DHR International & IDA Partnership Enters 13th Year

Global Executive Search firm DHR International is pleased to announce their continued partnership with International Downtown Association (IDA) which has now entered its 13th year. DHR International along with its affiliate companies, Jobplex and Elevate Partners, will offer executive and next generation talent search services in addition to leadership development and assessment to IDA members.

IDA provides urban professionals a membership-based community in which members have access to resources, knowledge, and a network that fosters their continued work creating dynamic city centers connecting regions’ public and private sectors to foster community partnerships.

“We are extremely pleased to have this unique opportunity to work closely with IDA and its members throughout the world,” said David P. Smith, Partner and Economic Development Practice Leader. “Our Economic Development team focuses on building partnerships with our clients to assist them in identifying innovative and transformational leaders.  Leaders who can build exciting, creative, and vibrant communities.  Communities that will attract and retain a quality workforce that values a dynamic and diverse urban environment,” Smith said.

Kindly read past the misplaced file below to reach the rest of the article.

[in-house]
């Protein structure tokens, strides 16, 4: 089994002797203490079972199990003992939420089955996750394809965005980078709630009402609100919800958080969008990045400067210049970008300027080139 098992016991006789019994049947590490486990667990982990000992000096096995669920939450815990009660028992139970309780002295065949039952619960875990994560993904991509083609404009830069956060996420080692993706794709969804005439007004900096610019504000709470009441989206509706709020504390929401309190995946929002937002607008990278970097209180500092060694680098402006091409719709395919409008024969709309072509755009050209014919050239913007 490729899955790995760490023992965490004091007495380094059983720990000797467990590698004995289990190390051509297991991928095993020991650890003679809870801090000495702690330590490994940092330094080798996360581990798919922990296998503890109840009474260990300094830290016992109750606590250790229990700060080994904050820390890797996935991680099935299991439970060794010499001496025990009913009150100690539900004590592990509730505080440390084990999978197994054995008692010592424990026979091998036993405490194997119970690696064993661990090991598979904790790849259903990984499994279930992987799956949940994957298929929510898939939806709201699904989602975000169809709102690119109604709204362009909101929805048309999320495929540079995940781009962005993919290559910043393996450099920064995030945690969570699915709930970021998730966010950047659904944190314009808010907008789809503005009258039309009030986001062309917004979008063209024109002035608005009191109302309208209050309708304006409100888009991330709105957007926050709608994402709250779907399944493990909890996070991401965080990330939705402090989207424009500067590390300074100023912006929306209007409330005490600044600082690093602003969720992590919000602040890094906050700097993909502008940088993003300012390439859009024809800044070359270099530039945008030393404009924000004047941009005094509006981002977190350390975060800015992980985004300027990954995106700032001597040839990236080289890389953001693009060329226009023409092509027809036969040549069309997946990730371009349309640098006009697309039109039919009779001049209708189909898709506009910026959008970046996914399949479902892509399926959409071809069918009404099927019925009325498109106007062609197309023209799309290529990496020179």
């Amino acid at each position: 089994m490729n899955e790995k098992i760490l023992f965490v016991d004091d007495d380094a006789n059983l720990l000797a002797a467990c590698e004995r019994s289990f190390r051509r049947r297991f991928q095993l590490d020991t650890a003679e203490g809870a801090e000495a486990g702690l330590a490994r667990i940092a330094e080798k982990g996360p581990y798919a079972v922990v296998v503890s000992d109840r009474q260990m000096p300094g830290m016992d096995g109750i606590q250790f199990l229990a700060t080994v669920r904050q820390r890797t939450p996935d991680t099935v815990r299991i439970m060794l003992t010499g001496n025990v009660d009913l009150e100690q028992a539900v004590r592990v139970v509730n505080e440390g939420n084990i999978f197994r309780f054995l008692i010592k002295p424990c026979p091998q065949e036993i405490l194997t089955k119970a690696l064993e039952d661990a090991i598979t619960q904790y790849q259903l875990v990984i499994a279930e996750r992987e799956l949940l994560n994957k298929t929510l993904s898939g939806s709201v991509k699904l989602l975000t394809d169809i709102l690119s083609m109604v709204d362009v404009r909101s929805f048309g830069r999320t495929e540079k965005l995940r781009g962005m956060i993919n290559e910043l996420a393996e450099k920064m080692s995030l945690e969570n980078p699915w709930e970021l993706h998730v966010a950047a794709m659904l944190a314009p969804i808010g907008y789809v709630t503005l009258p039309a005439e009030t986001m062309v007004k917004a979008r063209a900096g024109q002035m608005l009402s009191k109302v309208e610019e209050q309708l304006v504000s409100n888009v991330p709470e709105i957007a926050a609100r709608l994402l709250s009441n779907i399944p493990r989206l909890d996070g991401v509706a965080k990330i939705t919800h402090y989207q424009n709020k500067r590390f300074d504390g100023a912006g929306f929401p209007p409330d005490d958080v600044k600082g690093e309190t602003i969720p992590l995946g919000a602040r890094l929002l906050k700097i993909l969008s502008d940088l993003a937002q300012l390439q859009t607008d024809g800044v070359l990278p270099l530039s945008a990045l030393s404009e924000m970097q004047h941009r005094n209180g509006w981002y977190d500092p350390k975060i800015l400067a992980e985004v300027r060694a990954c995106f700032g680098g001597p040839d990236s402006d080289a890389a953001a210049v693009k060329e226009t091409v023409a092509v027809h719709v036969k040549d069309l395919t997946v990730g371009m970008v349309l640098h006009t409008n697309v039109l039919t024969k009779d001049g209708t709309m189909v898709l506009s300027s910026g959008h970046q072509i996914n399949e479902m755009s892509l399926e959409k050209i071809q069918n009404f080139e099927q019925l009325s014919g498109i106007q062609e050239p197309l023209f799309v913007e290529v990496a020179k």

“IDA is extremely pleased to partner with a top international search firm,” said IDA’s President & CEO, David Downey. “The success of our member organizations is, to a very large degree, dependent upon the expertise, vision, and drive of the chief executive who leads the organization. DHR’s reputation for identifying exceptional executive talent, coupled with their understanding of metros and the diverse elements involved in urban development, make them an ideal partner. Under the provisions of the Preferred Provider Agreement, our member organizations will be able to avail themselves of DHR’s experience and global resources. As an example, DHR completed a ground breaking, leadership study, High-Performing Urban District CEOs for IDA.”

About the IDA
The International Downtown Association is the premier organization for urban place professionals who are shaping and activating dynamic city center districts. IDA’s members are downtown champions who bring urban centers to life, bridging the gap between the public and private sectors. The organization represents an industry of more than 2,500 place management organizations, employing 100,000 people throughout North America and growing rapidly around the world. Founded in 1954, IDA is a resource center for ideas and innovative best practices in urban place management. For more information, visit www.ida-downtown.org.

About DHR’s Economic Development Practice
DHR is the only major executive search firm with a dedicated Economic Development practice consisting of a fully integrated team representing both DHR (C-level search), and our affiliated company, Jobplex (Support roles to the C-Suite and the emerging leader category).  Diversity and inclusion are integral to the team and our process.  DHR’s Economic Development team is led by David Smith, Partner DHR, and supported by Tina Winner, Martita Mestéy, and Steven Oberhoffer Partners with Jobplex, a DHR company.

About DHR